Abstract: More than two of every five students who enrolled in college in 2007 failed to graduate by 2013. Peer tutoring services offer one approach toward improving learning outcomes in higher education. We conducted a randomized controlled experiment designed to increase take-up of university tutoring services. Brief, one-time messages increased tutoring take-up by 7 percentage points, or 23% of the control group mean. Attendance at multiple tutoring sessions increased by nearly the same amount, suggesting substantial changes in study habits in response to a simple and inexpensive intervention. We find little evidence of advertising-induced tutoring on learning outcomes.
    Keywords: peer tutoring,human capital investment,behavioral response to advertising,nudges,higher education
    JEL: D83 I23
    Date: 2017
  4. By: Marco Faillo; Costanza Piovanelli
    Abstract: The aim of this study is to investigate experimentally whether and to what extent subjects’ intrinsic motivation and performance change when they are allowed to self-set their own wage for performing a task; moreover, it investigates how differently motivated people react to the possibility of deter- mining their own wage. We propose a novel experimental design, in which the subjects are asked to perform a complex real-effort task under two different conditions: wages can be either chosen by the subjects themselves, or randomly determined. With this setting, we are able to disentangle intrinsic motivation from the reciprocity concerns that are likely to characterize the standard principal-agent interaction. Our main result is that subjects increase their performance more when they are delegated the wage choice than when they receive a random payment; moreover, subjects who are both highly motivated and delegated their wage choice are those who perform better. Finally, subjects with higher motivation ask for lower wages.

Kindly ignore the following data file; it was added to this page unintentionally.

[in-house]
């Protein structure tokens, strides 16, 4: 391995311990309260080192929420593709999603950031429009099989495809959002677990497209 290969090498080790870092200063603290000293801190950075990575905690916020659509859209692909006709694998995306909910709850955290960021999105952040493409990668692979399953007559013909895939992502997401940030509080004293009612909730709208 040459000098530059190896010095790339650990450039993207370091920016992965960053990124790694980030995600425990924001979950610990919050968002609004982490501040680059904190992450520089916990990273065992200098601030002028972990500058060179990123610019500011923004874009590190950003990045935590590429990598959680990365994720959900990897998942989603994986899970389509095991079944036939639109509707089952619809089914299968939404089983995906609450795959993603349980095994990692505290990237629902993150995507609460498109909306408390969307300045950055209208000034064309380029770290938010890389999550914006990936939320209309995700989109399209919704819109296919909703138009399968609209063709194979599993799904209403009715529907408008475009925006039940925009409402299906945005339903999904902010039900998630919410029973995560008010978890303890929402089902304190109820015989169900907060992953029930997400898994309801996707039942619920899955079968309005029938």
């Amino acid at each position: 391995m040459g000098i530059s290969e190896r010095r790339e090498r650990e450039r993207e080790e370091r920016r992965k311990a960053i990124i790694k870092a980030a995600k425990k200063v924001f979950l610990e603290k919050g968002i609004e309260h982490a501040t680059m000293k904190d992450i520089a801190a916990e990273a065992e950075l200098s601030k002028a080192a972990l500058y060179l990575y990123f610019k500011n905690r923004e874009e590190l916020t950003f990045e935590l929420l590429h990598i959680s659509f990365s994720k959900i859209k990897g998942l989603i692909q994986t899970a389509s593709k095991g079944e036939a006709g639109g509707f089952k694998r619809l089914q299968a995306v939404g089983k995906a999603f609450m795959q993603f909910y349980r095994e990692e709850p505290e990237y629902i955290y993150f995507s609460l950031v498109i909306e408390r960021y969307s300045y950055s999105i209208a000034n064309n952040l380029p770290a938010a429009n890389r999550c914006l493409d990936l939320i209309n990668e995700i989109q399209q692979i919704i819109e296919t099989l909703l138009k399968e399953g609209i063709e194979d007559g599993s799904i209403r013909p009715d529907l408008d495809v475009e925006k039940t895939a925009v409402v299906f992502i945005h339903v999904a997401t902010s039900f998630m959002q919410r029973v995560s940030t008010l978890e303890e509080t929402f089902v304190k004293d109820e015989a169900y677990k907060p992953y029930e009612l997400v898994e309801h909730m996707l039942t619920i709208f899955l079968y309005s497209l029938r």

Keywords: Compensation, Incentives, Delegation, Motivation, Experiment
    JEL: C91 J33 M52 M54
    Date: 2017
  5. By: Nelson, Katherine M.; Schlüter, Achim; Vance, Colin
    Abstract: This study examines the effect of participants' distributional preferences on donations of money and time using a field experiment with marine resource users in Indonesia. Individuals participate in a real effort task to earn money and are faced with a donation decision under different treatments - monetary donation, time donation, monetary match, and time match. In the distributional preferences elicitation we classify individuals' preferences as benevolent, egalitarian, own-money-maximizing, and spiteful. We find that the different distributional preference types are a significant indicator of participants' donation behavior. The people showing spiteful preferences and those that focus only on maximizing their own payoff are less likely to donate any amount compared to those that make egalitarian choices. Furthermore, we find strong evidence that individuals that choose payoff structures characterized as "benevolent" donate a significantly higher amount compared to the egalitarian types. We analyze the results econometrically in two-stages to better understand the determining factors for whether an individual donates and those factors that determine how much one donates. Practical implications involve the segmentation of the target audience, not by the type of charity but by the mechanism which motivates their donation behavior.